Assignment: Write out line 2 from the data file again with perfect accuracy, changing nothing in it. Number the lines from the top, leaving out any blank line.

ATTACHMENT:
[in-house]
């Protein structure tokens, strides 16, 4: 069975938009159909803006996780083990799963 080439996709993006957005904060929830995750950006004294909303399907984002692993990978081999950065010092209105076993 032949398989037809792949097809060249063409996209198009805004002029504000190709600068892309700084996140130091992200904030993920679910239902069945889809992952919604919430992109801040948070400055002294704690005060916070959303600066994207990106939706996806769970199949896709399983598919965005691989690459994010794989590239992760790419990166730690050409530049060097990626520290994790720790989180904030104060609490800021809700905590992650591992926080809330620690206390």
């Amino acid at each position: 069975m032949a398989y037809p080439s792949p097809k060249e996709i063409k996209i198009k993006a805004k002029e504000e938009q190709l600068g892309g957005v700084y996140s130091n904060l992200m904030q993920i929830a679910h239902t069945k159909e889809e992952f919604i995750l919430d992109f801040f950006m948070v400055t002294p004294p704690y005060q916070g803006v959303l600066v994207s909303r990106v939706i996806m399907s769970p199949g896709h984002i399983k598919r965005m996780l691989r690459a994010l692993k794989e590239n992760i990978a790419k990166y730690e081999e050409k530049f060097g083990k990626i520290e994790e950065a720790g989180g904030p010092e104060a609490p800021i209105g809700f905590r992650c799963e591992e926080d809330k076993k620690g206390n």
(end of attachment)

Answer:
């Protein structure tokens, strides 16, 4: 069975938009159909803006996780083990799963 080439996709993006957005904060929830995750950006004294909303399907984002692993990978081999950065010092209105076993 032949398989037809792949097809060249063409996209198009805004002029504000190709600068892309700084996140130091992200904030993920679910239902069945889809992952919604919430992109801040948070400055002294704690005060916070959303600066994207990106939706996806769970199949896709399983598919965005691989690459994010794989590239992760790419990166730690050409530049060097990626520290994790720790989180904030104060609490800021809700905590992650591992926080809330620690206390």